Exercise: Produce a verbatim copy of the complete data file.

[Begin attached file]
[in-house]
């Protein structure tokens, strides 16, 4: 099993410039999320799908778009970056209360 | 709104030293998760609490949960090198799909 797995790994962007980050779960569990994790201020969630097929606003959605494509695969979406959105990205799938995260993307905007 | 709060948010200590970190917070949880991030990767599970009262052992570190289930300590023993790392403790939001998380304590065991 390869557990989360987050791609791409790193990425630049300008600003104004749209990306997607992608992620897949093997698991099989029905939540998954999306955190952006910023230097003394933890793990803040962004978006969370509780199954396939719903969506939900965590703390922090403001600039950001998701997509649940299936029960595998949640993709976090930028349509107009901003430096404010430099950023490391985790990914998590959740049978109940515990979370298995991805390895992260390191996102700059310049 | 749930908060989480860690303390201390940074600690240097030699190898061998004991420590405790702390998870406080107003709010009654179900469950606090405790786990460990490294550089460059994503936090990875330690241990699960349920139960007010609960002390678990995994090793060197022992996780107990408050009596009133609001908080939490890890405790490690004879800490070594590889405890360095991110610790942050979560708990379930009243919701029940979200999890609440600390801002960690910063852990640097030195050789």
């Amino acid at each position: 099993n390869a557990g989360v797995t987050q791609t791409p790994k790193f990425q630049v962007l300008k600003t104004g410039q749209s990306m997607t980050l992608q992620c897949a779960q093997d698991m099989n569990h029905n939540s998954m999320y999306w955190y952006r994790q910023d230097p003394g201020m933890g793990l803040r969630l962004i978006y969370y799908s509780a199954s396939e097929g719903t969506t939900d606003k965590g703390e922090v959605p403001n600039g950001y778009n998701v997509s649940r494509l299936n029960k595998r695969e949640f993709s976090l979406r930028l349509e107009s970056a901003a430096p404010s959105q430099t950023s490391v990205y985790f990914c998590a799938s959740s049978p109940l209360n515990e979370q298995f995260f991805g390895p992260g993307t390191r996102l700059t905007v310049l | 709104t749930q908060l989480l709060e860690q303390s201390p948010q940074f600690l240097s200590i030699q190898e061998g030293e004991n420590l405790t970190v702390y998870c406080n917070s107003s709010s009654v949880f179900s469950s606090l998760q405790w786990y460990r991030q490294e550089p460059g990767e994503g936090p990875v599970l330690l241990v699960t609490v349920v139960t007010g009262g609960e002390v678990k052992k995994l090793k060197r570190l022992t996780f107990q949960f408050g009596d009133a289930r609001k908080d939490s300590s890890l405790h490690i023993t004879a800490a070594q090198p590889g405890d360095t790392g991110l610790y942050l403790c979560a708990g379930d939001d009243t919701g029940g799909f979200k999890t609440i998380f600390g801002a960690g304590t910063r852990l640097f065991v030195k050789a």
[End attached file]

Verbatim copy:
[in-house]
């Protein structure tokens, strides 16, 4: 099993410039999320799908778009970056209360 | 709104030293998760609490949960090198799909 797995790994962007980050779960569990994790201020969630097929606003959605494509695969979406959105990205799938995260993307905007 | 709060948010200590970190917070949880991030990767599970009262052992570190289930300590023993790392403790939001998380304590065991 390869557990989360987050791609791409790193990425630049300008600003104004749209990306997607992608992620897949093997698991099989029905939540998954999306955190952006910023230097003394933890793990803040962004978006969370509780199954396939719903969506939900965590703390922090403001600039950001998701997509649940299936029960595998949640993709976090930028349509107009901003430096404010430099950023490391985790990914998590959740049978109940515990979370298995991805390895992260390191996102700059310049 | 749930908060989480860690303390201390940074600690240097030699190898061998004991420590405790702390998870406080107003709010009654179900469950606090405790786990460990490294550089460059994503936090990875330690241990699960349920139960007010609960002390678990995994090793060197022992996780107990408050009596009133609001908080939490890890405790490690004879800490070594590889405890360095991110610790942050979560708990379930009243919701029940979200999890609440600390801002960690910063852990640097030195050789």
């Amino acid at each position: 099993n390869a557990g989360v797995t987050q791609t791409p790994k790193f990425q630049v962007l300008k600003t104004g410039q749209s990306m997607t980050l992608q992620c897949a779960q093997d698991m099989n569990h029905n939540s998954m999320y999306w955190y952006r994790q910023d230097p003394g201020m933890g793990l803040r969630l962004i978006y969370y799908s509780a199954s396939e097929g719903t969506t939900d606003k965590g703390e922090v959605p403001n600039g950001y778009n998701v997509s649940r494509l299936n029960k595998r695969e949640f993709s976090l979406r930028l349509e107009s970056a901003a430096p404010s959105q430099t950023s490391v990205y985790f990914c998590a799938s959740s049978p109940l209360n515990e979370q298995f995260f991805g390895p992260g993307t390191r996102l700059t905007v310049l | 709104t749930q908060l989480l709060e860690q303390s201390p948010q940074f600690l240097s200590i030699q190898e061998g030293e004991n420590l405790t970190v702390y998870c406080n917070s107003s709010s009654v949880f179900s469950s606090l998760q405790w786990y460990r991030q490294e550089p460059g990767e994503g936090p990875v599970l330690l241990v699960t609490v349920v139960t007010g009262g609960e002390v678990k052992k995994l090793k060197r570190l022992t996780f107990q949960f408050g009596d009133a289930r609001k908080d939490s300590s890890l405790h490690i023993t004879a800490a070594q090198p590889g405890d360095t790392g991110l610790y942050l403790c979560a708990g379930d939001d009243t919701g029940g799909f979200k999890t609440i998380f600390g801002a960690g304590t910063r852990l640097f065991v030195k050789a």